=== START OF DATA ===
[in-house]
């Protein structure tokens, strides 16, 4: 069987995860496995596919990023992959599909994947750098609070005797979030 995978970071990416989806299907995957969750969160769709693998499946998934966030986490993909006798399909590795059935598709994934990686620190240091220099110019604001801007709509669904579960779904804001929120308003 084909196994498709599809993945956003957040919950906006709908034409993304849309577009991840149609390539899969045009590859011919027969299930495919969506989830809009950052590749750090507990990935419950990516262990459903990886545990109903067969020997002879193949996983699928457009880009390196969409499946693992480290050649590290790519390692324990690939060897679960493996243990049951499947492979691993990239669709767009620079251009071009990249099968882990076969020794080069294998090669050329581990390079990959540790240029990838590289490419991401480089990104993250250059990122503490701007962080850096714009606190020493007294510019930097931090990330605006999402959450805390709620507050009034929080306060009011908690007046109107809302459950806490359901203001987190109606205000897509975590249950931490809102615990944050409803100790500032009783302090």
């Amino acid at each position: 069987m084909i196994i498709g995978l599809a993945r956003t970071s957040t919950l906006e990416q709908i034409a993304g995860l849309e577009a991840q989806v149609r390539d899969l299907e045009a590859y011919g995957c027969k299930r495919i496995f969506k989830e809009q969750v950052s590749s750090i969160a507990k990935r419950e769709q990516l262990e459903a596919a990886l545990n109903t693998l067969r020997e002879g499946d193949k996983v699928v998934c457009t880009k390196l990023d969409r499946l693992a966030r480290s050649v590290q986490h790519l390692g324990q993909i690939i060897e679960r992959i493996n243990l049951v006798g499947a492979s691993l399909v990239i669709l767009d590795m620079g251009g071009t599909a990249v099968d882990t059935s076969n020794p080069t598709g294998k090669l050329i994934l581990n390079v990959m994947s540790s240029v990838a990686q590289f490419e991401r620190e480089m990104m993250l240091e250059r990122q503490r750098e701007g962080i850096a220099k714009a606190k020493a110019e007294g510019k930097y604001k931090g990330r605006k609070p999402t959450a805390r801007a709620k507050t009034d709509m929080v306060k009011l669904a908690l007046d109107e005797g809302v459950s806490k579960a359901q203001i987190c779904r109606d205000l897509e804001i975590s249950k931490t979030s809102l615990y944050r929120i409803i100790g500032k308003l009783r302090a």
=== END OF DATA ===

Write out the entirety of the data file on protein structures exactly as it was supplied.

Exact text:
[in-house]
């Protein structure tokens, strides 16, 4: 069987995860496995596919990023992959599909994947750098609070005797979030 995978970071990416989806299907995957969750969160769709693998499946998934966030986490993909006798399909590795059935598709994934990686620190240091220099110019604001801007709509669904579960779904804001929120308003 084909196994498709599809993945956003957040919950906006709908034409993304849309577009991840149609390539899969045009590859011919027969299930495919969506989830809009950052590749750090507990990935419950990516262990459903990886545990109903067969020997002879193949996983699928457009880009390196969409499946693992480290050649590290790519390692324990690939060897679960493996243990049951499947492979691993990239669709767009620079251009071009990249099968882990076969020794080069294998090669050329581990390079990959540790240029990838590289490419991401480089990104993250250059990122503490701007962080850096714009606190020493007294510019930097931090990330605006999402959450805390709620507050009034929080306060009011908690007046109107809302459950806490359901203001987190109606205000897509975590249950931490809102615990944050409803100790500032009783302090």
């Amino acid at each position: 069987m084909i196994i498709g995978l599809a993945r956003t970071s957040t919950l906006e990416q709908i034409a993304g995860l849309e577009a991840q989806v149609r390539d899969l299907e045009a590859y011919g995957c027969k299930r495919i496995f969506k989830e809009q969750v950052s590749s750090i969160a507990k990935r419950e769709q990516l262990e459903a596919a990886l545990n109903t693998l067969r020997e002879g499946d193949k996983v699928v998934c457009t880009k390196l990023d969409r499946l693992a966030r480290s050649v590290q986490h790519l390692g324990q993909i690939i060897e679960r992959i493996n243990l049951v006798g499947a492979s691993l399909v990239i669709l767009d590795m620079g251009g071009t599909a990249v099968d882990t059935s076969n020794p080069t598709g294998k090669l050329i994934l581990n390079v990959m994947s540790s240029v990838a990686q590289f490419e991401r620190e480089m990104m993250l240091e250059r990122q503490r750098e701007g962080i850096a220099k714009a606190k020493a110019e007294g510019k930097y604001k931090g990330r605006k609070p999402t959450a805390r801007a709620k507050t009034d709509m929080v306060k009011l669904a908690l007046d109107e005797g809302v459950s806490k579960a359901q203001i987190c779904r109606d205000l897509e804001i975590s249950k931490t979030s809102l615990y944050r929120i409803i100790g500032k308003l009783r302090a």